May 25, 2004 ITHACA, N.Y. -- Just as low-carbohydrate diets are trimming the American waistline, more judicious use of hydrocarbon-based fossil fuels would reduce U.S. energy consumption by 33 percent and save consumers $438 billion a year by 2014, according to an analysis by Cornell University ecologists.
David Pimentel, Cornell professor of ecology, and 11 student ecologists found the most fat for trimming -- with the best potential for major energy savings -- in the transportation, residential heating and cooling, industrial and food-production sectors. Energy conservation and implementation of energy-efficient technologies also would allow significant savings in the production and use of chemicals, paper and lumber, household appliances, lighting and metals, the analysis showed. Their report on "U.S. Energy Conservation and Efficiency: Benefits and Costs" is in the latest issue of the journal Environment, Development, and Sustainability (Vol. #6, Issue 3-4).
American taxpayers could save an estimated $39 billion a year by insisting that the government end subsidies to the energy industries, according to Pimentel. He adds: "The next time you're pumping gas or paying the heating bill, ponder this: As high as fuel prices are in this country, they would be even higher without government subsidies to prop up the industry. Instead of paying at the pump, every American family is paying about $410 in taxes each year for subsidies that keep gasoline prices and other energy product prices artificially low. This policy encourages greater consumption and importation of more oil and natural gas. Ending subsidies and pricing energy at its true cost would stimulate the use of conservation and energy-efficient technologies, and result in net savings."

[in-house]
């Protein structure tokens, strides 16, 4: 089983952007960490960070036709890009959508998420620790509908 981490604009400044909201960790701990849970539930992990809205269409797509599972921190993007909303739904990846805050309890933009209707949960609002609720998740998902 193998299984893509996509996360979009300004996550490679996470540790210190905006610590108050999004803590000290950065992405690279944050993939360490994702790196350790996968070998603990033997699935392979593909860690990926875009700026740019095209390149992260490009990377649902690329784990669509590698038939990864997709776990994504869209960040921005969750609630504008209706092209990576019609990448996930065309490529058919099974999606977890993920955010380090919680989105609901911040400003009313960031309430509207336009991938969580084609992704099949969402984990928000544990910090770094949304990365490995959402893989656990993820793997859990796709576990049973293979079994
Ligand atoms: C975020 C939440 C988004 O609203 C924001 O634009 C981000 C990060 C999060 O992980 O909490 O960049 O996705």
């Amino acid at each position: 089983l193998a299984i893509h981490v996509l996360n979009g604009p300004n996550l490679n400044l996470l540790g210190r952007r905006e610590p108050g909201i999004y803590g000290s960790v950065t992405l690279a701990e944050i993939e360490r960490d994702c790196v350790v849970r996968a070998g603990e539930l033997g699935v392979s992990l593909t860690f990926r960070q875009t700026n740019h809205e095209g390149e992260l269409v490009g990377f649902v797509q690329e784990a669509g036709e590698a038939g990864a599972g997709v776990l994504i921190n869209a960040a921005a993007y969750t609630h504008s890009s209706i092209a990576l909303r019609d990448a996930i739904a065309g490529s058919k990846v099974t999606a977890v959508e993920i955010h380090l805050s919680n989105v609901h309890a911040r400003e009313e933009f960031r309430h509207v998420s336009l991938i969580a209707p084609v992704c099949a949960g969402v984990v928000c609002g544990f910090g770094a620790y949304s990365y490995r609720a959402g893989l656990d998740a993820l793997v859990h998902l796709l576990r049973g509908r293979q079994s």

The analysis was performed in a yearlong, graduate-level class called Environmental Policy in which students, under Pimentel's direction, investigate complex environmental issues by compiling previously published studies and drawing conclusions. Cornell students in the energy-efficiency project were Andrew Pleasant, Jason Barron, Jen Gaudioso, Noah Pollock, Elisa Chae, Yoonji Kim, Allison Lassiter, Christina Shiavoni, Alex Jackson, Melinda Lee and Andrea Eaton. When the analysis was conducted, during the 2001-02 school year, gasoline averaged $1.50 a gallon and natural gas prices were just beginning to rise. Elevated energy prices in 2004 make the case for conservation even more compelling, the students say, and further boost the potential payback for implementation of energy-efficient technologies.
Concluding their analysis, Pimentel and his students write: "We are confident that the president and the U.S. Congress, working with the people, could reduce our energy consumption in approximately a decade by 32 quads (32,000,000,000,000,000 BTUs) per year, about 33 percent of present energy use. Saving fossil energy is fully justified because it would help reduce American dependence on foreign sources of energy and improve national security, improve the environment, reduce the threat of global climate change and save approximately $438 billion per year, which would help support the U.S. economy."
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